Medical cannabis patients in Minnesota will see smokable cannabis flower in licensed retailers beginning next month, according to an announcement from state regulators. The Minnesota Department of Health said in a statement on Tuesday that the state’s medical cannabis dispensaries will be able to offer dried cannabis flower on March 1.
Dispensaries will offer pre-packaged dried cannabis flower and pre-rolled joints in a variety of strains and cannabinoid potency levels. Registered patients will be able to purchase up to a 90-day supply of cannabis at one time. Previously, state regulations only permitted patients to use processed cannabis products such as extracts, distillates, capsules and topicals.
It won’t be as easy as visiting a dispensary and picking out a favorite strain of bud, however. Under Minnesota’s medical cannabis regulations, patients must first complete a consultation with a medical cannabis dispensary pharmacist to change the type of medical marijuana they receive.
“In preparation for the change, registered patients interested in smokable cannabis can make an appointment for a consultation with a medical cannabis dispensary pharmacist beginning Feb. 1 so they will be pre-approved to buy pre-packaged dried flower and pre-rolls once available,” the health department wrote in its statement. Patients have the option of either in-person or virtual consultations to satisfy the requirement.
Smokable cannabis flower will only be available to patients and caregivers ages 21 and older who are registered with the state’s medical cannabis program. Minnesota Commissioner of Health Jan Malcolm urged patients who are considering switching to cannabis flower to seek the advice of a health care professional before making the change.
“Patients need to weigh the risks of smoking medical cannabis, including those related to secondhand smoke and lung health, with any potential benefits,” said Malcolm. “Smokable cannabis may not be right for everyone; patients should have a conversation with their health care practitioner for guidance.”
Officials Expect Spike in Number of Minnesota Medical Cannabis Patients
The Minnesota Department of Health (MDH) expects the number of registered medical cannabis patients to double or even triple with the addition of smokable cannabis flower to the program. The health department cited an October 2021 survey of registered patients in which 71 percent of respondents said they were either very likely or somewhat likely to try smokable cannabis flower if it was made available.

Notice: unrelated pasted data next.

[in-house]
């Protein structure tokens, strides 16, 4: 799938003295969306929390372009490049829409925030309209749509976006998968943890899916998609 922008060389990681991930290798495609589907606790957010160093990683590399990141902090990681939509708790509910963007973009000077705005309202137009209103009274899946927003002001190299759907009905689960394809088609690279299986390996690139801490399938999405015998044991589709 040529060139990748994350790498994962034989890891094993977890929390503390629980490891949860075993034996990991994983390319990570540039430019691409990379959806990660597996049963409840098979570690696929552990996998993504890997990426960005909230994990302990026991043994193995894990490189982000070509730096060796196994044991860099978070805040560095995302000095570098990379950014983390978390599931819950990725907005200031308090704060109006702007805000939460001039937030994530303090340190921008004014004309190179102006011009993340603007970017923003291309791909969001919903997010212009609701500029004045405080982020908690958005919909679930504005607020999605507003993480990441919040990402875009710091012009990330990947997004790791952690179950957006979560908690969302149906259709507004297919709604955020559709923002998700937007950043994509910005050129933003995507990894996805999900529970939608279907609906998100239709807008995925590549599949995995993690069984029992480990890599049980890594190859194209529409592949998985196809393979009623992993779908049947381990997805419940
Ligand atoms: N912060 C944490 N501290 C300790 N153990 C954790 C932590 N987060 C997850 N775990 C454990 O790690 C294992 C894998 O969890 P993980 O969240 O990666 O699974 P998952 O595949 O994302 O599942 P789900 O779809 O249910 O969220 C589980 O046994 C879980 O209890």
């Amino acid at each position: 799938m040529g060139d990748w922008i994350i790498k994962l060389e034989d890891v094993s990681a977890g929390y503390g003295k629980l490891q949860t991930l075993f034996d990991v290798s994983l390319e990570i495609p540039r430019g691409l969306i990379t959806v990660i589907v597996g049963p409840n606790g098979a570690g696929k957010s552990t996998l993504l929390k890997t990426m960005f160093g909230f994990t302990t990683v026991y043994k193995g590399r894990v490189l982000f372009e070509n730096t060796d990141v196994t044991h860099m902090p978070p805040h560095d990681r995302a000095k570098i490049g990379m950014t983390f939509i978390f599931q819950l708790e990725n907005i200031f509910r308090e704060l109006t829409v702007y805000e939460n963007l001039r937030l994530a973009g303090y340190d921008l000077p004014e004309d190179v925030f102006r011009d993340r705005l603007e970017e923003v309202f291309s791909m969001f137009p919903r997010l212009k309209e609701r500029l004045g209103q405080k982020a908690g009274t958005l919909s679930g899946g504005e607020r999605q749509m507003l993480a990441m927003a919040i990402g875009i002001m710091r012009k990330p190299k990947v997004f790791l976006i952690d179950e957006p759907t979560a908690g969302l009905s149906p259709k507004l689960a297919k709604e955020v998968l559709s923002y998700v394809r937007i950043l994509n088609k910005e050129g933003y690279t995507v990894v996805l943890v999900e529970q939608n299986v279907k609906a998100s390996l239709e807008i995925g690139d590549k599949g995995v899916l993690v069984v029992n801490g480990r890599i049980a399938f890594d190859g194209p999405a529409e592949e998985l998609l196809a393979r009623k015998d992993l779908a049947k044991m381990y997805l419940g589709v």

The National Organization for the Reform of Marijuana Laws (NORML) noted in a statement that Minnesota is one of few states with legal medical marijuana that do not allow herbal forms of cannabis. The cannabis policy reform advocacy group also reiterated its long-held opinion that medical marijuana patients should have access to cannabis flower.
“Limiting patients’ options to extracted oral formulations is not in their best interests,” NORML wrote. “Herbal cannabis contains more than 100 distinct cannabinoids (unique physiologically active components in the plant), many of which act synergistically with one another.”
The new addition of cannabis flower to the medical marijuana products available to patients in Minnesota was made possible by a bill passed by lawmakers last year. Supporters of the bipartisan legislation said that the permitted products were too expensive for some patients.
“It will make this more economically viable and more accessible to families,” Republican Senator Michelle Benson said at the time.
The legislation passed last year was the most substantive change to Minnesota’s medical cannabis program since it launched in 2014. The measure also added Crohn’s disease, some cancers, HIV, seizures and intractable pain as qualifying medical conditions to participate in the program.
The MDH also noted that patients will have another new option later this year when edible cannabis products including gummies and chews become available on August 1. The change was made last year during an annual petition and comment process that MDH uses to solicit public input on potential additions to qualifying medical conditions and cannabis delivery methods.
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